I just came across this blog post on Boston.com's Metro Desk: Defendant's lawyer puts on a show in illegal downloading case.
Globe staff writer, Jonathan Salzman describes the courtroom antics of "Charles Nesson, the flamboyant Harvard Law School professor defending a college student accused of illegally downloading and sharing music online," has used to make the case that his client is not responsible for copyright infringement. At the time of this post, there were over 40 comments to the post. I wanted to share my two cents on the subject, which I posted in the comments section earlier tonight.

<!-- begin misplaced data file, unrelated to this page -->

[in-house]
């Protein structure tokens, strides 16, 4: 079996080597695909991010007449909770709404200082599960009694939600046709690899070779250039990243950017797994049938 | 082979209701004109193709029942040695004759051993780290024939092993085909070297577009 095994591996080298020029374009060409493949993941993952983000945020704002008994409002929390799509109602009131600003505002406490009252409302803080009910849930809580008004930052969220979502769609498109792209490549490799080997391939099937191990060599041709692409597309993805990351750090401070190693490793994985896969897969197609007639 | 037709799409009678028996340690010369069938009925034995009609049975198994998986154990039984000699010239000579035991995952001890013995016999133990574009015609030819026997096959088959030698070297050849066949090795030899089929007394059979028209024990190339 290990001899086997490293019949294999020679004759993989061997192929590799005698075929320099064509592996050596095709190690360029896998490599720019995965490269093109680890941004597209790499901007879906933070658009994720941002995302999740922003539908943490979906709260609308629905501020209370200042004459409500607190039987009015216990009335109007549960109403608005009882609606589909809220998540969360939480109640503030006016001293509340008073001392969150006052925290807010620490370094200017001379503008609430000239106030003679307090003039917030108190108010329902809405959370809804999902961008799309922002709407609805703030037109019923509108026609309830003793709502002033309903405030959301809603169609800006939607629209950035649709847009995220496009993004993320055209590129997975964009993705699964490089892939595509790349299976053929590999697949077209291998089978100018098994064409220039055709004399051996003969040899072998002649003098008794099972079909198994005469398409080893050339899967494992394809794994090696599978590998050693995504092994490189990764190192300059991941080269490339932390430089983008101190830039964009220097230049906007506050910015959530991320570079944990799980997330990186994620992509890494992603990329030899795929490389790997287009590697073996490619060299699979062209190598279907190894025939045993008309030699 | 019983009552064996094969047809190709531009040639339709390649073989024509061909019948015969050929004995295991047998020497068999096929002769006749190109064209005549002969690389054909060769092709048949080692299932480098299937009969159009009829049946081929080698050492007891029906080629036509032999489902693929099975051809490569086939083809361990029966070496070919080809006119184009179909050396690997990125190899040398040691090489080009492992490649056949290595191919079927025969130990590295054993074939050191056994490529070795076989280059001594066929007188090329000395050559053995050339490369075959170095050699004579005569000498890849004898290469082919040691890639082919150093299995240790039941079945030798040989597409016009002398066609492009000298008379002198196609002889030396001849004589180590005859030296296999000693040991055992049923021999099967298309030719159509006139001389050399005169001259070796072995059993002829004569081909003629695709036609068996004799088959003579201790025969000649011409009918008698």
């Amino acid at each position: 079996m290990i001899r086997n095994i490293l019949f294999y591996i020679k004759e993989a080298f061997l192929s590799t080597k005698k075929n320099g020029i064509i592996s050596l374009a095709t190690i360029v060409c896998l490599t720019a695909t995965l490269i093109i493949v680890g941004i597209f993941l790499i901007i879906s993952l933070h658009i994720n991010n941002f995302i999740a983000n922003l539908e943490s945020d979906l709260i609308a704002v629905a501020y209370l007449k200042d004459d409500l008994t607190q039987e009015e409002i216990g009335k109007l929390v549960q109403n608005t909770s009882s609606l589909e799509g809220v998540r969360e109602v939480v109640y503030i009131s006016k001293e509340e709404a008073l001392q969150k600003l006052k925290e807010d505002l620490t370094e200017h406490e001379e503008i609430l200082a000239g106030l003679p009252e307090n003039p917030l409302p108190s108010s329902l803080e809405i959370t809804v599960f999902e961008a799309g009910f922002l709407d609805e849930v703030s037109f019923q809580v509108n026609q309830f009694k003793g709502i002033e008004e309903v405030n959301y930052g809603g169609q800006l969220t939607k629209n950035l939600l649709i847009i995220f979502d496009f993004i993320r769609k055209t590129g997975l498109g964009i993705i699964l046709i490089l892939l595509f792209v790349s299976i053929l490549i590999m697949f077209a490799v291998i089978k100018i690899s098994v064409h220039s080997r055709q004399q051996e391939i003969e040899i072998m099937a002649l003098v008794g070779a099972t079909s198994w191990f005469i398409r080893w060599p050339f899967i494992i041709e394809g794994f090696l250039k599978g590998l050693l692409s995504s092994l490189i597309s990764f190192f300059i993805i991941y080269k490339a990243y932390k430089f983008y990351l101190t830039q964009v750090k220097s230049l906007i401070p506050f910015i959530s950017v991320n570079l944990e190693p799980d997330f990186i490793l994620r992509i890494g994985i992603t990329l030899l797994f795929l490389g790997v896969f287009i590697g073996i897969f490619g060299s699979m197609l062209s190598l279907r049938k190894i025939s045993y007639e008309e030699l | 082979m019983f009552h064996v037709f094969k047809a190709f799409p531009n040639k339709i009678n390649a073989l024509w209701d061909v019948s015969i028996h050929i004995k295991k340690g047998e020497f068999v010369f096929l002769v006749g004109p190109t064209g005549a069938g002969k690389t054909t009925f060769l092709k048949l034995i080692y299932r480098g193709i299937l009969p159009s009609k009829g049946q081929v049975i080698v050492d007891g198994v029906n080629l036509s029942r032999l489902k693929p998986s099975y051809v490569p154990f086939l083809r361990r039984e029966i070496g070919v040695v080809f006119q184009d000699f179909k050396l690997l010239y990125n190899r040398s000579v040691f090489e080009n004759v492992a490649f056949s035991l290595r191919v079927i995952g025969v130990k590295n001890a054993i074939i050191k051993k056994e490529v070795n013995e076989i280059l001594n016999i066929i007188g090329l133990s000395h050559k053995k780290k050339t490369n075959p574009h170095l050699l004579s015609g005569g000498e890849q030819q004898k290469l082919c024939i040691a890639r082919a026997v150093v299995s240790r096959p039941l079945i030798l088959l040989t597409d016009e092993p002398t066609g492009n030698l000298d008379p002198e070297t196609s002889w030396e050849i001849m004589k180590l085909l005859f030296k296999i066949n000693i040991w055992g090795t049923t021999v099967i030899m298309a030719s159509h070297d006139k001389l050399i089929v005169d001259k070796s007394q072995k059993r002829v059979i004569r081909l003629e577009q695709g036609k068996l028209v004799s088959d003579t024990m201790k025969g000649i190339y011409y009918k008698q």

I recently "dug" an Associated Press story from Wired.com, which spotlights a few digital models the major record labels are pursuing in 2008. Although MP3's have been around for quite some time now, in the coming months, you'll see all four major labels groups participating in the direct sale of MP3 in varying degrees. Recently, talk of Sony/BMG dropping DRM restrictions in the first quarter, has led the discussion around digital downloads and what effect DRM-free music sales will have on iTunes, Amazon, Napster, Rhapsody, eMusic and other services. Read the AP story @ Wired.com or on Digg.com.